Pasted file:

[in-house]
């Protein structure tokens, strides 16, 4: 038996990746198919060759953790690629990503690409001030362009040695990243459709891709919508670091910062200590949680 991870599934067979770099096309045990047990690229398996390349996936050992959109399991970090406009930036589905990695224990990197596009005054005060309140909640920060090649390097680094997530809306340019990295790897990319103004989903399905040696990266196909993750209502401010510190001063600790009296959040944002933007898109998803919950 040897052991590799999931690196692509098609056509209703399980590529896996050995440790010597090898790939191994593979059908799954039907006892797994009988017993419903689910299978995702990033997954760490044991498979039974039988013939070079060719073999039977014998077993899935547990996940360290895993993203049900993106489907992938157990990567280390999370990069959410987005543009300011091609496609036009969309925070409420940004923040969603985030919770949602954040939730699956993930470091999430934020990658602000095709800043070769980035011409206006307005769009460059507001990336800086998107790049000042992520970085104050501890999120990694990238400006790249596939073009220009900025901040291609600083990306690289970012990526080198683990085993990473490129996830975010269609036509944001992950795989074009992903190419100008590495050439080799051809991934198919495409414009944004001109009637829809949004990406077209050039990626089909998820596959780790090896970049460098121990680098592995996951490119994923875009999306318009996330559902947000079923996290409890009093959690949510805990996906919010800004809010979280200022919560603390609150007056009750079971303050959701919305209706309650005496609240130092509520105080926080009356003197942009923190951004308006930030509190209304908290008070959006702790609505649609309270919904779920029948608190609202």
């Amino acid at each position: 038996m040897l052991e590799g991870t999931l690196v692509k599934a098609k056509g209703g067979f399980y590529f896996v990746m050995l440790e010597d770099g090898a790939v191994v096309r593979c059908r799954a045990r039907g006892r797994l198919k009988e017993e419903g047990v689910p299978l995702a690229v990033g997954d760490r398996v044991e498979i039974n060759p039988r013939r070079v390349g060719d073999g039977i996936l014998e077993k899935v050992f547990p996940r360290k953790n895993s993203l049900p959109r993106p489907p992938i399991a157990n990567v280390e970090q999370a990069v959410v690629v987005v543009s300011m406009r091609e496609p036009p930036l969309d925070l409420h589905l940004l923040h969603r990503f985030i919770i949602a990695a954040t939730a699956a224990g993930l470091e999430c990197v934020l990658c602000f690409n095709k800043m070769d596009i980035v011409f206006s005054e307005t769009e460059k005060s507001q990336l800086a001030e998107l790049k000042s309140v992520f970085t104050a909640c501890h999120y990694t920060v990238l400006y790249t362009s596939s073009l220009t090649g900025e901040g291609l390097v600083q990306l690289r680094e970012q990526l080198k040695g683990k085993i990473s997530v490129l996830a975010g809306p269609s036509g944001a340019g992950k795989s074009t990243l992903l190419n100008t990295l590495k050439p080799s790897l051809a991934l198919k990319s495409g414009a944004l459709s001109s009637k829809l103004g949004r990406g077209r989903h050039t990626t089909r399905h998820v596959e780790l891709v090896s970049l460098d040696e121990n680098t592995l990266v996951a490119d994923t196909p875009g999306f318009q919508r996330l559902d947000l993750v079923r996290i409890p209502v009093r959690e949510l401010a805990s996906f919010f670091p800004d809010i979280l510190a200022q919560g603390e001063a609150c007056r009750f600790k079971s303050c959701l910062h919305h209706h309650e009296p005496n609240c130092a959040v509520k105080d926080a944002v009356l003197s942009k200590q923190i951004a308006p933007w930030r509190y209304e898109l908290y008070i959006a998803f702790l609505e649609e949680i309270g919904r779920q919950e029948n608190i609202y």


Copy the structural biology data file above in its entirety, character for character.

[in-house]
């Protein structure tokens, strides 16, 4: 038996990746198919060759953790690629990503690409001030362009040695990243459709891709919508670091910062200590949680 991870599934067979770099096309045990047990690229398996390349996936050992959109399991970090406009930036589905990695224990990197596009005054005060309140909640920060090649390097680094997530809306340019990295790897990319103004989903399905040696990266196909993750209502401010510190001063600790009296959040944002933007898109998803919950 040897052991590799999931690196692509098609056509209703399980590529896996050995440790010597090898790939191994593979059908799954039907006892797994009988017993419903689910299978995702990033997954760490044991498979039974039988013939070079060719073999039977014998077993899935547990996940360290895993993203049900993106489907992938157990990567280390999370990069959410987005543009300011091609496609036009969309925070409420940004923040969603985030919770949602954040939730699956993930470091999430934020990658602000095709800043070769980035011409206006307005769009460059507001990336800086998107790049000042992520970085104050501890999120990694990238400006790249596939073009220009900025901040291609600083990306690289970012990526080198683990085993990473490129996830975010269609036509944001992950795989074009992903190419100008590495050439080799051809991934198919495409414009944004001109009637829809949004990406077209050039990626089909998820596959780790090896970049460098121990680098592995996951490119994923875009999306318009996330559902947000079923996290409890009093959690949510805990996906919010800004809010979280200022919560603390609150007056009750079971303050959701919305209706309650005496609240130092509520105080926080009356003197942009923190951004308006930030509190209304908290008070959006702790609505649609309270919904779920029948608190609202």
């Amino acid at each position: 038996m040897l052991e590799g991870t999931l690196v692509k599934a098609k056509g209703g067979f399980y590529f896996v990746m050995l440790e010597d770099g090898a790939v191994v096309r593979c059908r799954a045990r039907g006892r797994l198919k009988e017993e419903g047990v689910p299978l995702a690229v990033g997954d760490r398996v044991e498979i039974n060759p039988r013939r070079v390349g060719d073999g039977i996936l014998e077993k899935v050992f547990p996940r360290k953790n895993s993203l049900p959109r993106p489907p992938i399991a157990n990567v280390e970090q999370a990069v959410v690629v987005v543009s300011m406009r091609e496609p036009p930036l969309d925070l409420h589905l940004l923040h969603r990503f985030i919770i949602a990695a954040t939730a699956a224990g993930l470091e999430c990197v934020l990658c602000f690409n095709k800043m070769d596009i980035v011409f206006s005054e307005t769009e460059k005060s507001q990336l800086a001030e998107l790049k000042s309140v992520f970085t104050a909640c501890h999120y990694t920060v990238l400006y790249t362009s596939s073009l220009t090649g900025e901040g291609l390097v600083q990306l690289r680094e970012q990526l080198k040695g683990k085993i990473s997530v490129l996830a975010g809306p269609s036509g944001a340019g992950k795989s074009t990243l992903l190419n100008t990295l590495k050439p080799s790897l051809a991934l198919k990319s495409g414009a944004l459709s001109s009637k829809l103004g949004r990406g077209r989903h050039t990626t089909r399905h998820v596959e780790l891709v090896s970049l460098d040696e121990n680098t592995l990266v996951a490119d994923t196909p875009g999306f318009q919508r996330l559902d947000l993750v079923r996290i409890p209502v009093r959690e949510l401010a805990s996906f919010f670091p800004d809010i979280l510190a200022q919560g603390e001063a609150c007056r009750f600790k079971s303050c959701l910062h919305h209706h309650e009296p005496n609240c130092a959040v509520k105080d926080a944002v009356l003197s942009k200590q923190i951004a308006p933007w930030r509190y209304e898109l908290y008070i959006a998803f702790l609505e649609e949680i309270g919904r779920q919950e029948n608190i609202y």